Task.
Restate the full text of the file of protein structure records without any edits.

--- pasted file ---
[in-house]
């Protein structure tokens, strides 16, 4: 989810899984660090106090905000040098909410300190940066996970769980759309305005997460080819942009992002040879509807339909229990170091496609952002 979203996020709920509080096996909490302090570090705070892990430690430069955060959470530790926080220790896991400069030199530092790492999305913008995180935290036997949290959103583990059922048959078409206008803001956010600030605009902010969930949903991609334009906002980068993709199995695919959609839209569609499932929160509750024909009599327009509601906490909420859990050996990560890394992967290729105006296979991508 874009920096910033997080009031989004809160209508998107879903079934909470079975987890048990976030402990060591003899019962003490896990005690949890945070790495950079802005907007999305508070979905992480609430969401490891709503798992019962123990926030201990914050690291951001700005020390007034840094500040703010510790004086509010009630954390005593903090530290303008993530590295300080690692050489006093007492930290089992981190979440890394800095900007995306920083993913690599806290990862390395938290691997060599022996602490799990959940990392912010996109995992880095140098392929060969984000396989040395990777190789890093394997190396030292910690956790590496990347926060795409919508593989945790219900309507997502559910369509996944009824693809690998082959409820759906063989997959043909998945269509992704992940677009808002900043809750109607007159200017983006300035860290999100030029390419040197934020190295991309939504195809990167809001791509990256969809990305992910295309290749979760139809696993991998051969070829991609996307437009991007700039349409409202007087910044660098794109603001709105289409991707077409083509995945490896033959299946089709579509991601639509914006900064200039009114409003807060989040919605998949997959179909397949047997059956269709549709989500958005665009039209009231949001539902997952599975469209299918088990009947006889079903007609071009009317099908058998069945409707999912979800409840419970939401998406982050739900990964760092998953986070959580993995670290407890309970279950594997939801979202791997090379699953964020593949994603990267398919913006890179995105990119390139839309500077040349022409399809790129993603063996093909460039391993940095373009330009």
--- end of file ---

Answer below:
[in-house]
């Protein structure tokens, strides 16, 4: 989810899984660090106090905000040098909410300190940066996970769980759309305005997460080819942009992002040879509807339909229990170091496609952002 979203996020709920509080096996909490302090570090705070892990430690430069955060959470530790926080220790896991400069030199530092790492999305913008995180935290036997949290959103583990059922048959078409206008803001956010600030605009902010969930949903991609334009906002980068993709199995695919959609839209569609499932929160509750024909009599327009509601906490909420859990050996990560890394992967290729105006296979991508 874009920096910033997080009031989004809160209508998107879903079934909470079975987890048990976030402990060591003899019962003490896990005690949890945070790495950079802005907007999305508070979905992480609430969401490891709503798992019962123990926030201990914050690291951001700005020390007034840094500040703010510790004086509010009630954390005593903090530290303008993530590295300080690692050489006093007492930290089992981190979440890394800095900007995306920083993913690599806290990862390395938290691997060599022996602490799990959940990392912010996109995992880095140098392929060969984000396989040395990777190789890093394997190396030292910690956790590496990347926060795409919508593989945790219900309507997502559910369509996944009824693809690998082959409820759906063989997959043909998945269509992704992940677009808002900043809750109607007159200017983006300035860290999100030029390419040197934020190295991309939504195809990167809001791509990256969809990305992910295309290749979760139809696993991998051969070829991609996307437009991007700039349409409202007087910044660098794109603001709105289409991707077409083509995945490896033959299946089709579509991601639509914006900064200039009114409003807060989040919605998949997959179909397949047997059956269709549709989500958005665009039209009231949001539902997952599975469209299918088990009947006889079903007609071009009317099908058998069945409707999912979800409840419970939401998406982050739900990964760092998953986070959580993995670290407890309970279950594997939801979202791997090379699953964020593949994603990267398919913006890179995105990119390139839309500077040349022409399809790129993603063996093909460039391993940095373009330009």